We’re thrilled that NMWDM UK is to be featured in Kennel Club Gazette this September. Plans for a national memorial honouring the courage of all military working dogs have been announced at a special event writes Isabel George in The Kennel Gazette.
Westminster’s Portcullis House was the venue for the launch hosted by the Rt. Hon. David Hanson MP who, accompanied byfellow Members of Parliament, welcomed representatives from the British Armed Forces and their families, and special guests from all sectors of the arts, literature and the world of dogs. All pledged their support for the new memorial – the first permanent tribute to singularly recognise the life-saving contribution of military working dogs and canine service mascots.
In his launch speech David Hanson praised the dedication of the team behind the memorial project, saying: “The passion shown by all those working to make these plans a reality is truly inspiring and having the support of key Members of Parliament means that we can press forward with the fundraising efforts to build a lasting memorial to our service dogs.”
The proposed design for the animal cenotaph, features bronzes of four heroic war dogs positioned as guardians of a central monument dedicated to the service dogs of the Royal Navy, Army and Royal Air Force (RAF): Judy, a Pointer, was a Second World War Naval mascot, who spent three years in a Japanese labour camp in Sumatra. She became the only dog to be officially registered as a Prisoner of War.
RAF terrorist tracker dog, Lucky, served during the Malayan Emergency from 1949-52. The German Shepherd Dog was the only survivor of a four-dog team who successfully tracked-down insurgents, and in doing so saved many lives.
Theo, a Royal Army Veterinary Corps Arms and Explosives Search Dog was serving in Afghanistan in 2011, when his handler Lance Corporal Liam Tasker came under fatal enemy fire. Springer Spaniel Theo died from a seizure just hours after L/Cpl Tasker lost his life in the line of duty.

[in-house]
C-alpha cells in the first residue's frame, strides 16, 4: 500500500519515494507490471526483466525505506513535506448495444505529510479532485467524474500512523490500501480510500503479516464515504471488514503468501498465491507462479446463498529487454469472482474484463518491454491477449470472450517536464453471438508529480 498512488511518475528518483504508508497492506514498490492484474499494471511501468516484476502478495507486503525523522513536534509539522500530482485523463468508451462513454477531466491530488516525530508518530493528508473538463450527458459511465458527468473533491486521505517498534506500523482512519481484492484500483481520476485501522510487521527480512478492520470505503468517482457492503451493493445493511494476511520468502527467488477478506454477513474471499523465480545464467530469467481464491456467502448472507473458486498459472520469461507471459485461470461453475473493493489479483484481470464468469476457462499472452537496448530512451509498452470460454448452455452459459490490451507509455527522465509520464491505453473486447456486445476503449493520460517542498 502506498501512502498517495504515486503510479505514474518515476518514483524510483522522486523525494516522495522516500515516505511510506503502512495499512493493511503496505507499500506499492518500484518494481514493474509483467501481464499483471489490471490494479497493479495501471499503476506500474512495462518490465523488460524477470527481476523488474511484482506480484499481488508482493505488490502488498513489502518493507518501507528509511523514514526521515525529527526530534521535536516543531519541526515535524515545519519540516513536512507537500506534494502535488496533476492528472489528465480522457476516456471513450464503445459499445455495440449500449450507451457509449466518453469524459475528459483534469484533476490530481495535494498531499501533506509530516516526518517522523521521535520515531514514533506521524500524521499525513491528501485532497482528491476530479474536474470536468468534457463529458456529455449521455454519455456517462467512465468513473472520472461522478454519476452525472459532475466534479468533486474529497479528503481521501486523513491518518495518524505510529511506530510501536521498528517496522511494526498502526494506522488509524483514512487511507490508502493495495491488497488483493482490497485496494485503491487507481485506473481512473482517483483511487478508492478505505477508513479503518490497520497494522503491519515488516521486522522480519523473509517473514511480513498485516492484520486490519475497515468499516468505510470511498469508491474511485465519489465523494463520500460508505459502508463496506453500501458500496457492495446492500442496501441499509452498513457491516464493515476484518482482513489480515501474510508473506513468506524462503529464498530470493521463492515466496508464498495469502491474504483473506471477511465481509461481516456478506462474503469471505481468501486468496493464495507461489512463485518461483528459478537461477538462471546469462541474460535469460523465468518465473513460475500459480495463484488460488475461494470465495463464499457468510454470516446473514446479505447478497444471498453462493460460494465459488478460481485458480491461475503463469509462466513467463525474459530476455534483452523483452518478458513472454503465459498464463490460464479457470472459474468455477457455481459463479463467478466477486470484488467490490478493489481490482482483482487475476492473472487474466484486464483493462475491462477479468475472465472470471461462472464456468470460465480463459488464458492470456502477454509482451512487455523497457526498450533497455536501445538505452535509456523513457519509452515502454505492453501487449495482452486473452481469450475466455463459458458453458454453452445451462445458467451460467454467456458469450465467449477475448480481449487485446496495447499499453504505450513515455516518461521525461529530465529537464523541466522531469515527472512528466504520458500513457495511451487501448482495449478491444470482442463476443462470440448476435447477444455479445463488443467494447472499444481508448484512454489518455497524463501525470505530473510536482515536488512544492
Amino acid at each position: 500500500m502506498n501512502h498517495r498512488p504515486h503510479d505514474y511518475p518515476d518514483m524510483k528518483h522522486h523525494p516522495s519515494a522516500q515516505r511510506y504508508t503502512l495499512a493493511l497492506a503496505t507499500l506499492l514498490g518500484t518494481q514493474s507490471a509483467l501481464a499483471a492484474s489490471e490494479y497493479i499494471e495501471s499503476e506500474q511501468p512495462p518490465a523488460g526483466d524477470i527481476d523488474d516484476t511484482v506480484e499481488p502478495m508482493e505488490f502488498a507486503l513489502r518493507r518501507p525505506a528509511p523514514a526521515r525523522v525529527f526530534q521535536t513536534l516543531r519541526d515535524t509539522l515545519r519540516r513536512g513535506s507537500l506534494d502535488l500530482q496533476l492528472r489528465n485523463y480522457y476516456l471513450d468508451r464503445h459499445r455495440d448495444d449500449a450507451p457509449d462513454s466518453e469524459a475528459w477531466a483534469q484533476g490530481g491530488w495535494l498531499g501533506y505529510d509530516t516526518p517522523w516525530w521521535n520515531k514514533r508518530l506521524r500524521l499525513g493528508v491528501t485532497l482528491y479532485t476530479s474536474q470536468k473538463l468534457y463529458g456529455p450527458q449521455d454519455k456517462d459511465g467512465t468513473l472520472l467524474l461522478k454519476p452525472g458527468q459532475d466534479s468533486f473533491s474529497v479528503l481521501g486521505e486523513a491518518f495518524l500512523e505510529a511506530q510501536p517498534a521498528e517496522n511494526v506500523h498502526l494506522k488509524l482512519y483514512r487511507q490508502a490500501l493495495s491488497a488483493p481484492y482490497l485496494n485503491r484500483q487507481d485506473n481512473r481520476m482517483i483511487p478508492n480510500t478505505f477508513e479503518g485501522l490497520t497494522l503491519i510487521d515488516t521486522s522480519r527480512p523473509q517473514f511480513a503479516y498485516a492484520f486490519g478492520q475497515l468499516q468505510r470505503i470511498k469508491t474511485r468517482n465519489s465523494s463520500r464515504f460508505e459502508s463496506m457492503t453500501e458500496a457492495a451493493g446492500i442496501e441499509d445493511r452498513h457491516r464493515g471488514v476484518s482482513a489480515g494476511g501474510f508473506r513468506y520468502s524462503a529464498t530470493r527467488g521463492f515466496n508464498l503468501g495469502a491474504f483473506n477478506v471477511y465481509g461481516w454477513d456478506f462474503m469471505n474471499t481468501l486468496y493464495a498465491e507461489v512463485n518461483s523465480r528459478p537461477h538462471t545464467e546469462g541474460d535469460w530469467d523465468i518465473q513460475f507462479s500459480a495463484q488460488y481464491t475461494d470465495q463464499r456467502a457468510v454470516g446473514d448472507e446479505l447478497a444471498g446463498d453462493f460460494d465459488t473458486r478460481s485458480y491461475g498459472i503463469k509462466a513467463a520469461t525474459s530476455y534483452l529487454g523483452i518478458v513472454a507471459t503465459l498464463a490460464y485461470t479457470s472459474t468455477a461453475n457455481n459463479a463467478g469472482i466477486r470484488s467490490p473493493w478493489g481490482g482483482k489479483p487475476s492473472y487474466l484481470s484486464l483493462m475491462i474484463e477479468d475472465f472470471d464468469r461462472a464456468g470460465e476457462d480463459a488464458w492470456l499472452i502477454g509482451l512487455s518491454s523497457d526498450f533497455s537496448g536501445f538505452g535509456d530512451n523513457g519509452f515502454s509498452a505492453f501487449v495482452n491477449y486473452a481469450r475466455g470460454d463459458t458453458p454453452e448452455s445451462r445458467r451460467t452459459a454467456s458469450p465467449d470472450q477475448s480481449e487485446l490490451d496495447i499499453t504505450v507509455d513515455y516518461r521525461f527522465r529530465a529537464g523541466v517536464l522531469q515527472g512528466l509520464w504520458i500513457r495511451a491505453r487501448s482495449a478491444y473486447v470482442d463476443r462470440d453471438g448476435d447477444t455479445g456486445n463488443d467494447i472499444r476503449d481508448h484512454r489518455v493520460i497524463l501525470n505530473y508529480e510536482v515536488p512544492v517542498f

Air Dog Buster served in Bosnia, Iraq and Afghanistan as an Arms and Explosives Search Dog saving, it’s said, over a thousand lives over five tours of duty. When the brave
Spaniel retired he retained the honorary position of mascot of the RAF Police until his death in 2015. Buster’s handler, Flight Sergeant ‘Will’ Barrow, commented at the launch: “Many thousands of dogs have served with the Armed Forces in many conflicts. They are a great force and have saved lives in many ways. To finally have them and their contribution recognised in this way is superb.”
The event in Parliament simultaneously launched the National Military Working Dogs Memorial (NMWDM) Trust, the charity set-up to raise the £150,000 needed to construct the memorial, which will enjoy a perfectly peaceful setting in Brynford, Flintshire. John Ward, owner of the Brynford Pet Cemetery, where the memorial will have
its home, said: “Brynford is already a popular pilgrimage for dog lovers and owners and, as hosts of this military memorial, we offer a focal point for those who wish to pay their respects to the dogs who also serve.”
The charity already has the support of key guests at the launch including the Chairman of the Commons Defence Committee, the Shadow Welsh Secretary and Shadow Defence Secretary, in addition to all branches of the Armed Forces and families of military dog handlers past and present.
Kennel Club Chairman, Simon Luxmoore, said in response to the heartfelt presentations at the event: “The contribution of the military working dog should never be underestimated in peace time, as well as in conflict. They have served and continue to serve, alongside their handlers, with unstinting courage. This memorial charity, and the ethos behind its formation, confirms that our military working dogs have earned eternal remembrance. This memorial will honour them, now and always.”
The Kennel Gazette will feature a follow up on the National Military Workings Dogs Memorial charity in an upcoming edition.